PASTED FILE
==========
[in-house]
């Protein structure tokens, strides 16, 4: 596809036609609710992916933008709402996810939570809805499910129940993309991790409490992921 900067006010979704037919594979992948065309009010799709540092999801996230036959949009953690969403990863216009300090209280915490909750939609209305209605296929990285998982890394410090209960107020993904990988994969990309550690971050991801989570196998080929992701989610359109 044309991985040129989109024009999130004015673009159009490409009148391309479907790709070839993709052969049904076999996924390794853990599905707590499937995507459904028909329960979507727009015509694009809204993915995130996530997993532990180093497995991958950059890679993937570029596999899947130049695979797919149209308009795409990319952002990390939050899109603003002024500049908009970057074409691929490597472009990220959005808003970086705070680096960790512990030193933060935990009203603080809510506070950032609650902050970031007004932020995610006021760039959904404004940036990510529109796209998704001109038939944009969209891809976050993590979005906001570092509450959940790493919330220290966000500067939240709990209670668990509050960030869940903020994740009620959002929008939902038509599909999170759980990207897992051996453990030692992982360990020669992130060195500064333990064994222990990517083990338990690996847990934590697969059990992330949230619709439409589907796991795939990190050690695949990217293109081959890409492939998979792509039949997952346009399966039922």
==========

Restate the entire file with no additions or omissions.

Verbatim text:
[in-house]
């Protein structure tokens, strides 16, 4: 596809036609609710992916933008709402996810939570809805499910129940993309991790409490992921 900067006010979704037919594979992948065309009010799709540092999801996230036959949009953690969403990863216009300090209280915490909750939609209305209605296929990285998982890394410090209960107020993904990988994969990309550690971050991801989570196998080929992701989610359109 044309991985040129989109024009999130004015673009159009490409009148391309479907790709070839993709052969049904076999996924390794853990599905707590499937995507459904028909329960979507727009015509694009809204993915995130996530997993532990180093497995991958950059890679993937570029596999899947130049695979797919149209308009795409990319952002990390939050899109603003002024500049908009970057074409691929490597472009990220959005808003970086705070680096960790512990030193933060935990009203603080809510506070950032609650902050970031007004932020995610006021760039959904404004940036990510529109796209998704001109038939944009969209891809976050993590979005906001570092509450959940790493919330220290966000500067939240709990209670668990509050960030869940903020994740009620959002929008939902038509599909999170759980990207897992051996453990030692992982360990020669992130060195500064333990064994222990990517083990338990690996847990934590697969059990992330949230619709439409589907796991795939990190050690695949990217293109081959890409492939998979792509039949997952346009399966039922």